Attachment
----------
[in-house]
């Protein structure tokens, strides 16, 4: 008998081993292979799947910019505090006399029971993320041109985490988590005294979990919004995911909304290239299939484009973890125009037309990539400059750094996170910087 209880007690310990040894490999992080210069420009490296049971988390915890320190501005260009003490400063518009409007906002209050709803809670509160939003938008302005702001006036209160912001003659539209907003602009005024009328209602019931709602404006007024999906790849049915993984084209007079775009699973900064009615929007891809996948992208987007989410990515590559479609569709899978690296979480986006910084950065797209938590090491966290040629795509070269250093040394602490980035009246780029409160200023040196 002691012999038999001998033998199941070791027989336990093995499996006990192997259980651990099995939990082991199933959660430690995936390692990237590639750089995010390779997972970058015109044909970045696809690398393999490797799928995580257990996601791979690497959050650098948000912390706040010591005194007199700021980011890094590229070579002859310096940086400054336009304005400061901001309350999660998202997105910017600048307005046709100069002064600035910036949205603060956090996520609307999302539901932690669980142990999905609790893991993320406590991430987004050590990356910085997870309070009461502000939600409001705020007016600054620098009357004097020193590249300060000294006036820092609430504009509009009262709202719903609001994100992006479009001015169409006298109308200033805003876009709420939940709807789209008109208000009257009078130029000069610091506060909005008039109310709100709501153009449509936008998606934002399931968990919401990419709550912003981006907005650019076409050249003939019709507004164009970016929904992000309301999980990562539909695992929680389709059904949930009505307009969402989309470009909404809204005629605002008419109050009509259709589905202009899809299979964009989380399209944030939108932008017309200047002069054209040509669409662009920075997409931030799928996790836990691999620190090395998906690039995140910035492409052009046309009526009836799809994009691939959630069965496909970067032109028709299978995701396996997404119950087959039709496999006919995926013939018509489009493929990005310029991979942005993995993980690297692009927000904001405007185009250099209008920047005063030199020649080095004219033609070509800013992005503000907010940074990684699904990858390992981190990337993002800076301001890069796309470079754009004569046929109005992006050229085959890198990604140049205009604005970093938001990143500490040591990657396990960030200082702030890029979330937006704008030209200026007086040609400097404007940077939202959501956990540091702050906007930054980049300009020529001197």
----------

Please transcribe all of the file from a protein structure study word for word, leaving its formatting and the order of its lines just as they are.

[in-house]
């Protein structure tokens, strides 16, 4: 008998081993292979799947910019505090006399029971993320041109985490988590005294979990919004995911909304290239299939484009973890125009037309990539400059750094996170910087 209880007690310990040894490999992080210069420009490296049971988390915890320190501005260009003490400063518009409007906002209050709803809670509160939003938008302005702001006036209160912001003659539209907003602009005024009328209602019931709602404006007024999906790849049915993984084209007079775009699973900064009615929007891809996948992208987007989410990515590559479609569709899978690296979480986006910084950065797209938590090491966290040629795509070269250093040394602490980035009246780029409160200023040196 002691012999038999001998033998199941070791027989336990093995499996006990192997259980651990099995939990082991199933959660430690995936390692990237590639750089995010390779997972970058015109044909970045696809690398393999490797799928995580257990996601791979690497959050650098948000912390706040010591005194007199700021980011890094590229070579002859310096940086400054336009304005400061901001309350999660998202997105910017600048307005046709100069002064600035910036949205603060956090996520609307999302539901932690669980142990999905609790893991993320406590991430987004050590990356910085997870309070009461502000939600409001705020007016600054620098009357004097020193590249300060000294006036820092609430504009509009009262709202719903609001994100992006479009001015169409006298109308200033805003876009709420939940709807789209008109208000009257009078130029000069610091506060909005008039109310709100709501153009449509936008998606934002399931968990919401990419709550912003981006907005650019076409050249003939019709507004164009970016929904992000309301999980990562539909695992929680389709059904949930009505307009969402989309470009909404809204005629605002008419109050009509259709589905202009899809299979964009989380399209944030939108932008017309200047002069054209040509669409662009920075997409931030799928996790836990691999620190090395998906690039995140910035492409052009046309009526009836799809994009691939959630069965496909970067032109028709299978995701396996997404119950087959039709496999006919995926013939018509489009493929990005310029991979942005993995993980690297692009927000904001405007185009250099209008920047005063030199020649080095004219033609070509800013992005503000907010940074990684699904990858390992981190990337993002800076301001890069796309470079754009004569046929109005992006050229085959890198990604140049205009604005970093938001990143500490040591990657396990960030200082702030890029979330937006704008030209200026007086040609400097404007940077939202959501956990540091702050906007930054980049300009020529001197």